Inside Track: Work on rerouting my golf swing shows promise, but it’s early
In my last installment, I shared my growing desire to work on my game. But for that to happen, I’d need a place to conduct this work—a golf workshop, if you will. I am happy to report that I have found just such a place, and it’s a mere three miles from my house.
Talk about a fortuitous break!
Golf courses in Scotland, you see, are not generally equipped with full-fledged practice facilities as those of you in the U.S. have come to know them. A practice green is standard equipment. But anything beyond that is considered a luxury option. With a bit of luck, you’ll find a net to hit into so you can warm up with full swings. Rare is the driving range where you can let loose with every club in your bag. And a thoughtfully designed short game practice area? Nearly as elusive as that mythical sea monster that probes the depths of Loch Ness.
My new home course, Goswick, is uncharacteristically endowed with such amenities. It’s about a 45-minute drive there each way, though, so hardly practical for any kind of regular practice regimen.
But just down the road from our Kelso cottage is the Roxburghe Golf Course, owned and operated by my neighbor—the Duke of Roxburghe. I’ve been told he’s the richest man in Scotland and his golf course—about the closest thing you’ll find in these parts to a posh American country club—reflects his affluence. So perhaps I shouldn’t have been surprised that it offers not just a 7,111-yard (from the tips) championship course but also an expansive practice facility, at least by Scottish standards:
- Driving range with grass tee? Check.
- Dedicated short-game area, including greenside bunkers, to put a wide array of shots to the test? Check.
- Large practice green with loads of slope and undulation? Check.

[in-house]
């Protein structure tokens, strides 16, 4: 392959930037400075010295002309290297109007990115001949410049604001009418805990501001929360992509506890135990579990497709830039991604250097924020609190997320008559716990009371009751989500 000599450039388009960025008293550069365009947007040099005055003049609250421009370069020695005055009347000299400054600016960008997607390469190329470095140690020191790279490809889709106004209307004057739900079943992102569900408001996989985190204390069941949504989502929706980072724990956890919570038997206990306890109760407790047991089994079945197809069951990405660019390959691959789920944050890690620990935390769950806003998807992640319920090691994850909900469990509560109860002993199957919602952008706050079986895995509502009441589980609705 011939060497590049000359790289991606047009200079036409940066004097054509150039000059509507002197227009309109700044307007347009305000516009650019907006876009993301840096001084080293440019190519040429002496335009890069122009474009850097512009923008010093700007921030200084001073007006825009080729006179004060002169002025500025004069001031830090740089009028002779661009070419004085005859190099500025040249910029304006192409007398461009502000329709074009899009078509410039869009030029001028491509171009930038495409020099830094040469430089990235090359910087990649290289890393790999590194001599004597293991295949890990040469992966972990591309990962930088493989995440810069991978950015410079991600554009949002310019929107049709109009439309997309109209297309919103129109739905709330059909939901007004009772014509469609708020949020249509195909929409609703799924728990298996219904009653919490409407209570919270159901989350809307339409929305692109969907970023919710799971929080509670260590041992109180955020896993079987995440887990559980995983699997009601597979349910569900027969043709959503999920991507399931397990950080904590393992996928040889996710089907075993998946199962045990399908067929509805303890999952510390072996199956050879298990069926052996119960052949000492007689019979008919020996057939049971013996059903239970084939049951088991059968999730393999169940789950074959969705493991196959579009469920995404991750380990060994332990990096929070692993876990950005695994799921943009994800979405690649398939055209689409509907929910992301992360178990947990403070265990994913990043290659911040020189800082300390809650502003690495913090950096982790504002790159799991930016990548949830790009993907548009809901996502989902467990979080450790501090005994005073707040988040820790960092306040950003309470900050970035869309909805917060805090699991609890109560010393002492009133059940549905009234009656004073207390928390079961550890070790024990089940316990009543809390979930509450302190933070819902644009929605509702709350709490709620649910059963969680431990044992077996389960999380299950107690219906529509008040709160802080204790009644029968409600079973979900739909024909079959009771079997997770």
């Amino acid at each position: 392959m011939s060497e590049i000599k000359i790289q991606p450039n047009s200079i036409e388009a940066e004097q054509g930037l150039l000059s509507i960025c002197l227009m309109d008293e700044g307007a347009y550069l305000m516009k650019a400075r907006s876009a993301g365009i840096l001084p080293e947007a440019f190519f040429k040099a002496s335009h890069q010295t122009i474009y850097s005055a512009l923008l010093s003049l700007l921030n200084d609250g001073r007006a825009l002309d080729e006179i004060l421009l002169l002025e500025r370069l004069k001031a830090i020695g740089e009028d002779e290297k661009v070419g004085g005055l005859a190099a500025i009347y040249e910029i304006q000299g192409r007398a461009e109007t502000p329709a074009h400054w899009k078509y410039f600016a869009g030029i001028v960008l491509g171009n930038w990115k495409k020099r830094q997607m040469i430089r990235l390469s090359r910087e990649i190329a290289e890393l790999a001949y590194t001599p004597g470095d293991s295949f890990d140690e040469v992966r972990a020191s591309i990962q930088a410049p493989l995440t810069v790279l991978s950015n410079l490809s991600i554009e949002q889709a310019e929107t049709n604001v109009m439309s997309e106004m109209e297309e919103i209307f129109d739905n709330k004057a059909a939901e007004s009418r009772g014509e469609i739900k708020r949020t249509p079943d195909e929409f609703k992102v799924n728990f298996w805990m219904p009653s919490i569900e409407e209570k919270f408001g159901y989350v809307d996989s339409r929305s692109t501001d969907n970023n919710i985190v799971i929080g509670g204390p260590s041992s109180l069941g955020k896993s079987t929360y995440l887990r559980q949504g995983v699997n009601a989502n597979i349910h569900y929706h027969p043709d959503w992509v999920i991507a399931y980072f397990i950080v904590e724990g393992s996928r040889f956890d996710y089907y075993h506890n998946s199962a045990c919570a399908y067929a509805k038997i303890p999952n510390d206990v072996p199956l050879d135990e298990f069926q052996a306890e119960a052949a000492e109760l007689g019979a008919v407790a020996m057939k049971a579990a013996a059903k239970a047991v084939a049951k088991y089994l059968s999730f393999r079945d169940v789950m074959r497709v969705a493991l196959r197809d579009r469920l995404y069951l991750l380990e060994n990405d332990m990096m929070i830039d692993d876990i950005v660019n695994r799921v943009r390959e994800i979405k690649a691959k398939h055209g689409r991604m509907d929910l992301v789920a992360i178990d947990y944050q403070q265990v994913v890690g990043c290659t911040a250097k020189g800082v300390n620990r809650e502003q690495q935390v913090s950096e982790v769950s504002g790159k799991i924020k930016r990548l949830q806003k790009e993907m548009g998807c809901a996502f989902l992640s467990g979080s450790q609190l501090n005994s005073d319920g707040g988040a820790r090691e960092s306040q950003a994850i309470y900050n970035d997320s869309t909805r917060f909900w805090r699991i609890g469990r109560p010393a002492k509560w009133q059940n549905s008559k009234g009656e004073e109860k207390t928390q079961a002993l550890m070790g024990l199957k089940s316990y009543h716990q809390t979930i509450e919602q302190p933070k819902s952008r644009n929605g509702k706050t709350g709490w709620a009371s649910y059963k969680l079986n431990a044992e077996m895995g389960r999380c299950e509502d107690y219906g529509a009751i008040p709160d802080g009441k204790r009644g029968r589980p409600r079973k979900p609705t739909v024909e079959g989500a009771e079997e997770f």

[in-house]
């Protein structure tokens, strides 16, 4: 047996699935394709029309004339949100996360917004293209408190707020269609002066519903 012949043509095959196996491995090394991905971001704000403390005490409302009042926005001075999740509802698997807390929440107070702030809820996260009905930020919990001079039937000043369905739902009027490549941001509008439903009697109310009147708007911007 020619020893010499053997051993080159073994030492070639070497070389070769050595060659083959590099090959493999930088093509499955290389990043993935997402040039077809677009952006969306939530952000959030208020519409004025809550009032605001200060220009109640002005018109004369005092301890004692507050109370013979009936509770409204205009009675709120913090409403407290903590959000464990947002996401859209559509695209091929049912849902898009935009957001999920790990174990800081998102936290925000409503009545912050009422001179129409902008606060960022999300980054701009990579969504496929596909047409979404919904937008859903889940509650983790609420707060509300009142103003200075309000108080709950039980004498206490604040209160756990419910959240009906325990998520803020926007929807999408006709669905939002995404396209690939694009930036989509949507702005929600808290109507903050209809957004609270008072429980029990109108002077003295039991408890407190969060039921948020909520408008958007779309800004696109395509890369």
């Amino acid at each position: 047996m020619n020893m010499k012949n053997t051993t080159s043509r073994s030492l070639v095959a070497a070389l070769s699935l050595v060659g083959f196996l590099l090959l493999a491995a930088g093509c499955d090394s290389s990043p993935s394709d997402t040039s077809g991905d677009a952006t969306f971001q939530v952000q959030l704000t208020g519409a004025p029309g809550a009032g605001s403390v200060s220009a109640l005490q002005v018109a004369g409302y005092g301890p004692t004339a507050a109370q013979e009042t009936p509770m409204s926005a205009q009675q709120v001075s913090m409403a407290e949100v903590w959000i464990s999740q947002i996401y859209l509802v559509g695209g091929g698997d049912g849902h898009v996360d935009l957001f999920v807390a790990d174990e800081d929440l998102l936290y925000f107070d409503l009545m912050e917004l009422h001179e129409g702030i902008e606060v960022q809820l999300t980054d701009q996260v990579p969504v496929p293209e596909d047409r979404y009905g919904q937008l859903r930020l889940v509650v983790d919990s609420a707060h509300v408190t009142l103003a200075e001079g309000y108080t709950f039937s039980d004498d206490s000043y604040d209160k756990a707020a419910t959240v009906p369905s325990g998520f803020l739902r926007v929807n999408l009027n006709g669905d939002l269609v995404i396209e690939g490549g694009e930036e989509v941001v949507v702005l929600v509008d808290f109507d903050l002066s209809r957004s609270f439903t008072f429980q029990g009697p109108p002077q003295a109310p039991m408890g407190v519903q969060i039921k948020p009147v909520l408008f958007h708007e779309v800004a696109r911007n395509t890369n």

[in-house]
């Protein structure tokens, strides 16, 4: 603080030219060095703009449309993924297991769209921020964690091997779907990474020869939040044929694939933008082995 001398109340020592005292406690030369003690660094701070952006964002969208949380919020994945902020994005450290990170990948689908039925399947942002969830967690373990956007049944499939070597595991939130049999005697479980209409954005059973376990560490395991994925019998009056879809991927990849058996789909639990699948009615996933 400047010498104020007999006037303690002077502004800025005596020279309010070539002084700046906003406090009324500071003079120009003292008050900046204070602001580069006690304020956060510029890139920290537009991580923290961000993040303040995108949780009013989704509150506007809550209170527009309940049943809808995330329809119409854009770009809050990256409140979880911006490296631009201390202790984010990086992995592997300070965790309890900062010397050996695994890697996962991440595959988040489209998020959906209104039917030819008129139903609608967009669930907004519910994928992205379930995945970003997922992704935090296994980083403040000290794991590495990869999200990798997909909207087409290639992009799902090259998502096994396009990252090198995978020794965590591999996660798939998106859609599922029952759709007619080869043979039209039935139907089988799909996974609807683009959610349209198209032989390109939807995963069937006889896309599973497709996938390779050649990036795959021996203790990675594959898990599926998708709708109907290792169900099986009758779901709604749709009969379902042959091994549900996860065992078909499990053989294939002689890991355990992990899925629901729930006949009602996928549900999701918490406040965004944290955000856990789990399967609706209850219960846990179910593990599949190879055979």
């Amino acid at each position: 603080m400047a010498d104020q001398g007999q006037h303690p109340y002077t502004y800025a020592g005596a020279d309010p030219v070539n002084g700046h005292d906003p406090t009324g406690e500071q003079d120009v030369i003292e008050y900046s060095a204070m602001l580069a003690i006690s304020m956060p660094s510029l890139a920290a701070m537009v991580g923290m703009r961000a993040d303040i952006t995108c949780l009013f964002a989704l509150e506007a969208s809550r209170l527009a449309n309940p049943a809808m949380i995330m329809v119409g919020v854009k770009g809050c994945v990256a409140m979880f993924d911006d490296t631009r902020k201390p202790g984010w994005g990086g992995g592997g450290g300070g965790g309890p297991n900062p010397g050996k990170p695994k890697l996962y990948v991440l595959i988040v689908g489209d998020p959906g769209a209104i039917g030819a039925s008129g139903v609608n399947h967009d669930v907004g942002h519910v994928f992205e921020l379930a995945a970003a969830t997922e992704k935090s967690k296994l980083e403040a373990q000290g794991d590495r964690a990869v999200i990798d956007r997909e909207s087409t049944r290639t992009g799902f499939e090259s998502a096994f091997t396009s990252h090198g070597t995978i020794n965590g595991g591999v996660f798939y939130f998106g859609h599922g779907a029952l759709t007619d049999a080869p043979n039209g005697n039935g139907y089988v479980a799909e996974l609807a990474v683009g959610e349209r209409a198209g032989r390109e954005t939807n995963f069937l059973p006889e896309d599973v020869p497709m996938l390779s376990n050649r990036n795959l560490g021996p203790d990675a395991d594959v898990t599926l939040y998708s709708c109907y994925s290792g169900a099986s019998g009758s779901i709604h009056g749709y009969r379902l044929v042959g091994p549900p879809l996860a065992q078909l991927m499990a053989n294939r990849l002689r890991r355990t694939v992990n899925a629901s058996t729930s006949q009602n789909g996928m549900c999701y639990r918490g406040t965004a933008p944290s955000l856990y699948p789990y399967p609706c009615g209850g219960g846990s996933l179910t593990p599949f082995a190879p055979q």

To paraphrase Brigham Young when he and his loyal band of early Mormons found their way to Salt Lake Valley in 1847: This is the place!
I’ve been to my new golf workshop three times since my last post, no more than a first step down this experimental path. A combination of iffy weather, day job demands and extra-curricular travel (I’m currently writing this while holed up at the Hotel Bristol in Warsaw, Poland, accompanying my wife on her business trip) has precluded more frequent visits. Rest assured, though, that regular workouts at the Duke’s golf fitness center will become part of my routine over the coming winter months.
I say this with some certainty because: a) my game has taken on a sorry state of flabbiness that—like an honest look in a mirror—can no longer be ignored; and b) the initial sessions have already begun to raise hope of real progress.
An Inside-to-Square Swing Path
Specifically, I’m focusing on the path of the club head through the hitting area. My missed shots tend to be either low liners to the left or high floaters to the right. My hypothesis? My swing path as it approaches the moment of truth is too square to the target line or, perhaps, even slightly outside that line at impact. If I release the club head from this position, I’ll produce a Thurman Munson (aka a Dead Yank). Conversely, if I hold off on the release, I’ll pop it up to the right. Only if I achieve perfect timing will I hit solid on-target shots. So the latter is possible, but not at a level of consistency that’s likely to lead to good scores.